Well put. Thanks for writing.

I AM BULLISH ON SEATTLE. From Phil of Friday Harbor, Wash.: "Where do you see the Seahawks finishing after crushing the draft and cranking up the energy and expectations with the start of the Pete Carroll era? I think it's going to be a very competitive division with San Francisco and possibly Arizona, but I like the vibe from Seattle.''

I do too. Here's the sense I got from being out there for three days last month: Carroll will significantly ratchet up the level of competition, which is important for a roster that was in need of repair. I like what I heard from the players I spoke with. And the best thing of all for Seattle, is the division. No Kurt Warner, no dominant team, lots of transition on all four teams. Carroll is in a good spot to make an immediate impact.

NOTICED THAT TOO. From Peter of Somers, N.Y.: "I found it interesting that at least twice in your piece on Tom Brady, he mentioned the Patriots players needing to respond to Bill Belichick and his staff's coaching. What, if anything, was Brady implying? Do you sense some unrest in Foxboro?''

Unrest, no. But I do think it's fair to wonder if the current crop of young players -- who have not been on a Super Bowl champion -- give the coaching staff as much respect as the team did five years ago. That's what I sensed from what Brady said about the players needing to listen to Belichick more.

REGARDING OFFSEASON ATTENDANCE ... From GChop of Santa Monica, Calif.: "Do you have any insight into other top quarterbacks' attendance to voluntary OTAs? Peyton Manning? Drew Brees? Just curious if there's any correlation. Either way, as a father, I don't begrudge Tom Brady for doing what he does, but it would seem that earlier in his career, when he was all football all the time, it was having an effect. Or was that just part of the sixth-round, out-of-nowhere myth? In your opinion, can he reclaim the mantle as the best without reclaiming the celebrated parking spot?''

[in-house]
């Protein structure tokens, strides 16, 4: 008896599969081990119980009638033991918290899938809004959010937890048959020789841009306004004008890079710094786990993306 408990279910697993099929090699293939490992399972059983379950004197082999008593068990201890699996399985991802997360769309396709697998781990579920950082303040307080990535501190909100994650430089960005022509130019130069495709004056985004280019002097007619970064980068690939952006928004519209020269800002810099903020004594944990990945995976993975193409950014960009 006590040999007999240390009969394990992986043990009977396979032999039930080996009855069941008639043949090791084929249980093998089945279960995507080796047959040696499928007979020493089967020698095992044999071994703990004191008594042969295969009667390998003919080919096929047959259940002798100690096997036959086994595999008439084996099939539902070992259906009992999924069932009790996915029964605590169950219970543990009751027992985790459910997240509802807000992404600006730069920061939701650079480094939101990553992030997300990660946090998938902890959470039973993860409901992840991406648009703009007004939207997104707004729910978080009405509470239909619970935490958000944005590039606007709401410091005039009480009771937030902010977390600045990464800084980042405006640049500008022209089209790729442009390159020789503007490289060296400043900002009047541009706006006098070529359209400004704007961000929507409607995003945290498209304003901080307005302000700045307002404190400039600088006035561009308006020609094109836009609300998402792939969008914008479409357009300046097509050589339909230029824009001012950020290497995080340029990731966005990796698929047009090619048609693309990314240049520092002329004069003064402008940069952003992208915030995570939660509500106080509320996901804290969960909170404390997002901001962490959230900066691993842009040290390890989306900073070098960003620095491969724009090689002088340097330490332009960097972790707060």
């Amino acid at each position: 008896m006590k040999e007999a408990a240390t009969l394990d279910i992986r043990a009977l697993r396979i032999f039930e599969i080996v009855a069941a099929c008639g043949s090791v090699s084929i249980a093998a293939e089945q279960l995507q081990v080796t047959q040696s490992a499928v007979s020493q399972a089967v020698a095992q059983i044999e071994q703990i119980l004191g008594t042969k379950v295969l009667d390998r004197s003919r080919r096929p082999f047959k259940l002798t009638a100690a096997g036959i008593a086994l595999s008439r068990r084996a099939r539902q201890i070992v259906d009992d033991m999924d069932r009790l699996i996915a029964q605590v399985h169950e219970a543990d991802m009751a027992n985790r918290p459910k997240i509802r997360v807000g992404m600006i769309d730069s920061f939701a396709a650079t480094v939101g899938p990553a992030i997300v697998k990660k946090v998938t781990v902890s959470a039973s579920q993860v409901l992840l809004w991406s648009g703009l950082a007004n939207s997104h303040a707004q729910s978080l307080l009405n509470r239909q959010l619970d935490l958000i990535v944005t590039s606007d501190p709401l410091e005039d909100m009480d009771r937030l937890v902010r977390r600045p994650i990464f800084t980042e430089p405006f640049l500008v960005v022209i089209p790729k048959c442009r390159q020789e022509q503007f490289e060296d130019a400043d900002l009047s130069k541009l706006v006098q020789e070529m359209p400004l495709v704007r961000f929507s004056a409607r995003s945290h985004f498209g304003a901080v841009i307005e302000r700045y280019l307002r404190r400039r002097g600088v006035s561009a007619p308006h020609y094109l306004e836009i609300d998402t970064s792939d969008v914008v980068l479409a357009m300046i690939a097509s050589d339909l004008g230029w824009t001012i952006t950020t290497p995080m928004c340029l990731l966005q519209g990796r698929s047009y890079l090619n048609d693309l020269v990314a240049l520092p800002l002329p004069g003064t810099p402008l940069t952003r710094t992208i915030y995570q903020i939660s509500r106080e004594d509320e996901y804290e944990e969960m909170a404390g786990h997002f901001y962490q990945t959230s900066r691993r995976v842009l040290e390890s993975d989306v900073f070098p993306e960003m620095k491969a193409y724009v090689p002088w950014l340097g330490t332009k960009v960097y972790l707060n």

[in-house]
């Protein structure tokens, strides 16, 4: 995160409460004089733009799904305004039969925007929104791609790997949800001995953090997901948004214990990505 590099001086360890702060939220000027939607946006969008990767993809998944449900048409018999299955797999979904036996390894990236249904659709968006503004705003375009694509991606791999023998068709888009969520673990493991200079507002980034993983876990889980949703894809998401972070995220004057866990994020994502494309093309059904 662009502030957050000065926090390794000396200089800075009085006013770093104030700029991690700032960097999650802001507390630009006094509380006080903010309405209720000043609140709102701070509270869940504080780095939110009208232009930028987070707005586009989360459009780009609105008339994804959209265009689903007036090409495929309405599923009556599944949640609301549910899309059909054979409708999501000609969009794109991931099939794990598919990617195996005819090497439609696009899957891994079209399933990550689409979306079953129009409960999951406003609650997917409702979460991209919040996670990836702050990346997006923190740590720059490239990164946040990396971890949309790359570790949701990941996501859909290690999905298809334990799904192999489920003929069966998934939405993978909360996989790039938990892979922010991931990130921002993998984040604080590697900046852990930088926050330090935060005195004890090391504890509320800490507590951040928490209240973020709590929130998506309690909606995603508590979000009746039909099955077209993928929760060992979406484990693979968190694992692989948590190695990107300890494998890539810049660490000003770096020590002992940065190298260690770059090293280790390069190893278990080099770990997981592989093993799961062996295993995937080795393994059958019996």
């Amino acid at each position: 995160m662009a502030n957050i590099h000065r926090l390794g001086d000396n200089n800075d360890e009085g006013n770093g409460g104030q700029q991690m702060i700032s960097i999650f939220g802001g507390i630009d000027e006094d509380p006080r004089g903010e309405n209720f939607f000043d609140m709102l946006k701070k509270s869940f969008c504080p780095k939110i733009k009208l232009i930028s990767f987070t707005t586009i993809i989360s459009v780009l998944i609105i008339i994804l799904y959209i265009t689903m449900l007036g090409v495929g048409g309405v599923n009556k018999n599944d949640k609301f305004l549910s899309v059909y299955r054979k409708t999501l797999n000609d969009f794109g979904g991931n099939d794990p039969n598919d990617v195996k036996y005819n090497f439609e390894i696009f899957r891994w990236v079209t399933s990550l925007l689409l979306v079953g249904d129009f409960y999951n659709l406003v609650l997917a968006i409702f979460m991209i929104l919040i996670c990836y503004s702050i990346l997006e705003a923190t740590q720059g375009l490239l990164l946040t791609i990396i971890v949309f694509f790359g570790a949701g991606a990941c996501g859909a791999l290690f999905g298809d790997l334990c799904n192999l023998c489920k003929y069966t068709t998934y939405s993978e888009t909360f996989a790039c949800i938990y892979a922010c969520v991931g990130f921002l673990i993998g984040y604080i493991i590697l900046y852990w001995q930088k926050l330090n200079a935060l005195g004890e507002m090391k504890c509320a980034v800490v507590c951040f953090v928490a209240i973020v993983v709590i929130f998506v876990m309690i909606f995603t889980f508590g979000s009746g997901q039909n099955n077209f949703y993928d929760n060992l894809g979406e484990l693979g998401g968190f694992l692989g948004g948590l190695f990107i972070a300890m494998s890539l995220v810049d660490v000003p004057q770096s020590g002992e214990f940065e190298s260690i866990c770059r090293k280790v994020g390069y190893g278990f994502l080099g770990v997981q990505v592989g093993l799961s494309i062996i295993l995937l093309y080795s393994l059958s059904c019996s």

That's the $64,000 question and one we'll all be studying early in the season. Now, I don't think he had perfect attendance last year either. But he'll be missing, in all likelihood, at least half the offseason program this year. And we'll just have to wait to see how much of an impact that has on his season. No one knows.

I NEVER THOUGHT OF IT THIS WAY. From Bruce of Denver: "I find it a little ironic that you sandwiched your column with a story on Brady's offseason/off-field charity activities, ended with a note on the Matt Light Foundation, and wrote in between on how Lawrence Taylor's and O.J. Simpson's off-field activities are irrelevant to their Hall of Fame credentials. I tend to agree with your stance, but why bother writing about the other charity activities if they're not really relevant to anyone's ultimate status as a footballer?''

They may not be relevant to Hall of Fame credentials, but my reporting on charity stuff in the offseason, when there are no games, is going to be more prevalent than during the season. There's more time for players to be involved in those things, and when I think it merits attention, I try to give it some attention.